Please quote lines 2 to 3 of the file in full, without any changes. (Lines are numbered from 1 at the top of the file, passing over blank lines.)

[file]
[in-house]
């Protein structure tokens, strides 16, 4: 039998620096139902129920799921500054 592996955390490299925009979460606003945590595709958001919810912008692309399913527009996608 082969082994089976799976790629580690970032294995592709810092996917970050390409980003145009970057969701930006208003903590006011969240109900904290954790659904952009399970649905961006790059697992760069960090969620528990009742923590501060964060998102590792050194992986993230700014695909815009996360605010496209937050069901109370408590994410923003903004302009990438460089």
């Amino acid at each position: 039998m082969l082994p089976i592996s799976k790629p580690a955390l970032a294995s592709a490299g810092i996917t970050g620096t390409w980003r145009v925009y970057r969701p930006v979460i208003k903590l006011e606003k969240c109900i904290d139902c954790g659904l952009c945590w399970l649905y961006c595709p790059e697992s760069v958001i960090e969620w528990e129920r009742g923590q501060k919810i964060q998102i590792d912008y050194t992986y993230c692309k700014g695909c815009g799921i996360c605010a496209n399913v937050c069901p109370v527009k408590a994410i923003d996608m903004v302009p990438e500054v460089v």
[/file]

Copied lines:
């Protein structure tokens, strides 16, 4: 039998620096139902129920799921500054 592996955390490299925009979460606003945590595709958001919810912008692309399913527009996608 082969082994089976799976790629580690970032294995592709810092996917970050390409980003145009970057969701930006208003903590006011969240109900904290954790659904952009399970649905961006790059697992760069960090969620528990009742923590501060964060998102590792050194992986993230700014695909815009996360605010496209937050069901109370408590994410923003903004302009990438460089």
């Amino acid at each position: 039998m082969l082994p089976i592996s799976k790629p580690a955390l970032a294995s592709a490299g810092i996917t970050g620096t390409w980003r145009v925009y970057r969701p930006v979460i208003k903590l006011e606003k969240c109900i904290d139902c954790g659904l952009c945590w399970l649905y961006c595709p790059e697992s760069v958001i960090e969620w528990e129920r009742g923590q501060k919810i964060q998102i590792d912008y050194t992986y993230c692309k700014g695909c815009g799921i996360c605010a496209n399913v937050c069901p109370v527009k408590a994410i923003d996608m903004v302009p990438e500054v460089v």